The Music Circus is closing its 2009 season with Andrew Lloyd Webber's 'Cats,' the show that opened the company's then-brand-new Wells Fargo Pavilion in 2003.
'Cats' isn't my favorite Lloyd Webber show, by a long shot. And, based on comments I heard during intermission - 'I'm just not getting this one!' - and the number of people who didn't return for Act 2, I'm not alone.
But the task at hand is not to review a show that has been around for a couple of decades, but this particular Music Circus production.
'Cats' was inspired by 'Old Possum's Book of Practical Cats,' T.S. Eliot's 1939 collection of children's poems. The play's plot is thin, and used primarily as a vehicle for introducing new cats and new musical numbers. That said, the music is engaging, and the cats are delightful.
The one problem with doing 'Cats' in the round is that a big part of the show's charm - at other venues - is its massive set, which depicts the back alley location of the piece. On a proscenium stage, one can have heaps of garbage and things attached to the walls; at some theaters, audience members are allowed to walk around on stage to examine the scenery.
Music Circus scenic designer Michael Schweikardt does a good job of suggesting a back alley, with a few props lining the edge of the stage, but compromises were necessary to keep the sight lines.
When we lose the impact of the scenery, 'all' that remains is the singing and dancing. Thankfully, this cast makes any yearning for a more massive set transitory. Director/choreography Richard Stafford has assembled an exciting and impressive cast, headed by Ken Page as Old Deuteronomy.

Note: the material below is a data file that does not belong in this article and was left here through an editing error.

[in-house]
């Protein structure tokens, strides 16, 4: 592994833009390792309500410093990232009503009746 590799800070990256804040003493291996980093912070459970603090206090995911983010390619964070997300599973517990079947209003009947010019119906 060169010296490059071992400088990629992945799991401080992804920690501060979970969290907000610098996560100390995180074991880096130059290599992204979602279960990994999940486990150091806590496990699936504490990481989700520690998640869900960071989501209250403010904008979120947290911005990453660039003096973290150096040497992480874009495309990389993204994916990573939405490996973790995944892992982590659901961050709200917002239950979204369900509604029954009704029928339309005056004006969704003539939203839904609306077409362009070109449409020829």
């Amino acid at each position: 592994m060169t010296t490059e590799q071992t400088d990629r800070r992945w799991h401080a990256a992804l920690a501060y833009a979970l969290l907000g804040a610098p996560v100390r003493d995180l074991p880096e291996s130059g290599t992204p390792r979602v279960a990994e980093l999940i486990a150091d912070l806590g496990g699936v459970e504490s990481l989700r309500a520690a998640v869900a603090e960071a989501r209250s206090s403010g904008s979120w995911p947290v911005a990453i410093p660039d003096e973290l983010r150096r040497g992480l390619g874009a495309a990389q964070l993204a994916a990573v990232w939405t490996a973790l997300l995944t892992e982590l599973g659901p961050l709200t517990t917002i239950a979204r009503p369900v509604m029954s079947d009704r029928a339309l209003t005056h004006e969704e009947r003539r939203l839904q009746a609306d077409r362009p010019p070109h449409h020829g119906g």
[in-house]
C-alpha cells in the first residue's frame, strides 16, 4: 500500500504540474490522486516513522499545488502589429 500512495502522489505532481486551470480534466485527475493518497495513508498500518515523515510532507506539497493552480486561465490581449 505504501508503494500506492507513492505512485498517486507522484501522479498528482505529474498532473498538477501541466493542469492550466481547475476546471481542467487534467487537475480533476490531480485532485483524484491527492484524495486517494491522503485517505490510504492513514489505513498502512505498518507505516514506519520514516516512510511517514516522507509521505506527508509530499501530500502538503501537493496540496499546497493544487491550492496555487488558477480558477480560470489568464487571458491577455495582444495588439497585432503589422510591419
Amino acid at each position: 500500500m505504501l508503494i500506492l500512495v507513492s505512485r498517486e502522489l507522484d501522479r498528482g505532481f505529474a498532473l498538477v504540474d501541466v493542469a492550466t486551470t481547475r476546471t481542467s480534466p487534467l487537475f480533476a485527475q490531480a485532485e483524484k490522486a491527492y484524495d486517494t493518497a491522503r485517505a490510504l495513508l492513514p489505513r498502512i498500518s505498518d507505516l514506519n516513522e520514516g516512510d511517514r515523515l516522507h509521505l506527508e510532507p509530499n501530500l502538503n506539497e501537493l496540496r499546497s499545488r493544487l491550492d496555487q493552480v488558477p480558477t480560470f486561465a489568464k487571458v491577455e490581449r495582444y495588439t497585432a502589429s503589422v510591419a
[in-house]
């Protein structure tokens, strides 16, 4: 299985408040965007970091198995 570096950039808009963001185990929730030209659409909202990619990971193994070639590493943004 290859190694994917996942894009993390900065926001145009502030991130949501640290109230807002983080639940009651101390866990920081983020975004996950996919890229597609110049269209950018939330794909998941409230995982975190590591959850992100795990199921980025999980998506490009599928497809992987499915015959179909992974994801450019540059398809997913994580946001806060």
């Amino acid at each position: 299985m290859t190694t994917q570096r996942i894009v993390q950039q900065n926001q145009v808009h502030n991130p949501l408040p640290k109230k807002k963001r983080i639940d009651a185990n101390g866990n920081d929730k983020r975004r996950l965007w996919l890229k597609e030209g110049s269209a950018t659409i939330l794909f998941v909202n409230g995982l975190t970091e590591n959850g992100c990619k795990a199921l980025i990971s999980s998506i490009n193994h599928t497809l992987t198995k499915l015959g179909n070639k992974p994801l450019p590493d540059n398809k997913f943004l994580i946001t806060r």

Page created the role on Broadway and reprised it 18 years later in the 2003 production. Much like his character, Page obviously has many lives.
Jacquelyn Piro Donovan is notable as Grizabella, the moth-eaten former glamour cat, who hopes to be chosen for rebirth in the 'Heaviside Layer.' Donovan also played this role in the 2003 Music Circus production. Her delivery of 'Memory' is hauntingly beautiful, and it drew cheers and sustained applause from the audience.
Kevin Lorque (Rum Tum Tugger), Ryan Jackson (Mistoffelees) and Michael Brian Dunnas (Bustopher Jones/Asparagus/Growltiger) also give first-rate performances.
Kurt Domoney's crisp interpretation of Skimbleshanks, the cat on the railway train, is a delight.
Stafford's choreography is perfect, particularly in numbers such as 'The Jellical Ball.' (This production also gives patrons the opportunity to see a chorus of tap-dancing cockroaches!)
The vocals also afford some beautiful moments, such as the chorus for 'Old Deuteronomy.'
Costumes are a huge part of this show's success, and Marcy Froehlich's efforts are outstanding. The solution for the 'larger' cats is ingenious, and Froehlich's costumes for a band of Siamese pirates are quite colorful.
(The cats are so realistic that I felt it necessary to come home and apologize to my dogs, for fraternizing with the opposite species.)
Act 2 is more enjoyable than Act 1, as it gives up all pretense of any plot whatsoever, and simply presents several stand-alone numbers, each introducing a different cat.
All things considered, 'Cats' is a good end to a good season.